Was your teen involved in a car crash? Worried about what to do? Can you be held liable?
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One of the worst phone calls a parent can get is from the police who tell you that your child was involved in an accident. The moment is intense as questions flood your mind. First and foremost, all you want to find out is if your baby is okay. Later, other questions may arise such as how to get justice for your injured teen or whether you, as the parent, can be held personally liable for the damages caused by your teen.
All too often, seriously injured teen drivers or family members who have lost a loved one in a crash involving teenage driving require specialized legal help in their time of need. Attorney Charles Scholle has helped families through the life-changing and tragic consequences of these motor vehicle crashes.
Should I contact an Atlanta car crash attorney near me?
Because teen car crashes can be so traumatic for the teen and their family, it’s very important to seek the counsel of an experienced attorney with the sensitivity and skill to not only handle your legal case, but also take into account any suffering a person experiences after a teen car crash.
In the event of a teen car crash, our Atlanta auto injury lawyers have the knowledge, skill and expertise to help families through the complicated medical and legal issues.
For over 20 years, Scholle Law has helped injured victims and their families manage the difficult recovery from an accident and injuries caused by others. We help families secure their legal rights and proper medical attention when they need support the most. We can guide you through the legal process step-by-step after a teen-related car crash.
Contact us to speak with a lawyer about your accident.We’re available 24/7 and your first consultation is free.
Call 866-972-5287 or send us a message online
Teen car crash statistics
Car crashes involving teenagers in Georgia are following an alarming nationwide trend among young drivers. Teens are 3 times more likely to be involved in a fatal crash compared to other drivers and passengers. In fact, motor vehicle collisions are the leading cause of death among American teens. Car crashes account for one-third of teen deaths, more than homicide, suicide and cancer.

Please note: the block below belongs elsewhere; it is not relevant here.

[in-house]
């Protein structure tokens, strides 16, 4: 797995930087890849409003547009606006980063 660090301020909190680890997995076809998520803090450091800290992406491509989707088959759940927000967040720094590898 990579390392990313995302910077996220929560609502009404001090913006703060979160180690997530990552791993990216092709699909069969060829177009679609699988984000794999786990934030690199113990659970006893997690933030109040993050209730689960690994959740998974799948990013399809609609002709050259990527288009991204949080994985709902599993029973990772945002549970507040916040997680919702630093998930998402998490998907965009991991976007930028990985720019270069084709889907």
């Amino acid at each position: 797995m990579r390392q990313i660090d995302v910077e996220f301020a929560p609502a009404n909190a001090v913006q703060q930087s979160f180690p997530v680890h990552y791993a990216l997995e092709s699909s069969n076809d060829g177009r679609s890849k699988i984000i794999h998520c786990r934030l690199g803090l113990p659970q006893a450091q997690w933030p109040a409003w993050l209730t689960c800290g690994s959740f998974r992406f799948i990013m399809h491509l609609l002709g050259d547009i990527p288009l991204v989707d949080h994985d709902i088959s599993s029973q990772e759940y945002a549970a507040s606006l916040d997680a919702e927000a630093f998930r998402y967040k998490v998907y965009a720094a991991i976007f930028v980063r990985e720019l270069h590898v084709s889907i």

Most crashes involving teens happen during their first year of driving. Teen crashes are also more likely to occur on Saturday and Sunday between 3 p.m. and midnight. Experts recommend that parents help teens avoid driving during these high-risk times.
Sadly, teens involved in car crashes are killed or injured at a higher rate because they are more likely to combine their inexperience with other dangerous behaviors. For instance, teens may be more likely to not wear their seat belt, drive too fast, drink and drive, drive distracted while using a cellphone or texting, or have other teens in their car which may be distracting.
Here are some other surprising and sobering statistics about teen driver car collisions:
- 3,255 teen drivers (age 15-19) were involved in fatal crashes in 2017.
- Dialing a phone number while driving increases your teen’s risk of crashing by 6 times, and texting while driving increases the risk by 23 times.
- Compared with other age groups, teens and young adults often have the lowest seat belt use rates. In 2017, only 58.8 percent of high school students always wore seat belts when riding as passengers. Among young drivers aged 15-20 who died in car crashes in 2017, almost half were unrestrained at the time of the crash (when restraint use was known).
- Teens are more likely than anyone else to be killed in an alcohol-related crash.
- Speeding was a factor in 32 percent of the fatal crashes that involved passenger vehicle teen drivers in 2016.
- In 2017, the motor vehicle death rate for male drivers aged 16-19 was over 2 times higher than the death rate for female drivers of the same age.
- Teen drivers are 2.5 times more likely to engage in 1 or more potentially risky behaviors when driving with another teenage peer, compared to when driving alone.
- In 2017, 2,364 teens in the U.S. were killed, and about 300,000 were treated in emergency departments for serious injuries suffered in motor vehicle crashes. About 6 teens died every day due to motor vehicle crashes, and hundreds more were injured.
Common causes of teen driver car crashes
A combination of factors may be to blame when a teenager is involved in a collision with other vehicles or in a single-vehicle crash. Some of the most common causes of teen driver car accidents include:
- Distracted driving (texting and driving, passengers, etc.)
- Drunk or drugged driving
- Drowsy driving
- Speeding and aggressive driving
- Driver inexperience
Georgia’s teen driving laws & graduated licensing requirements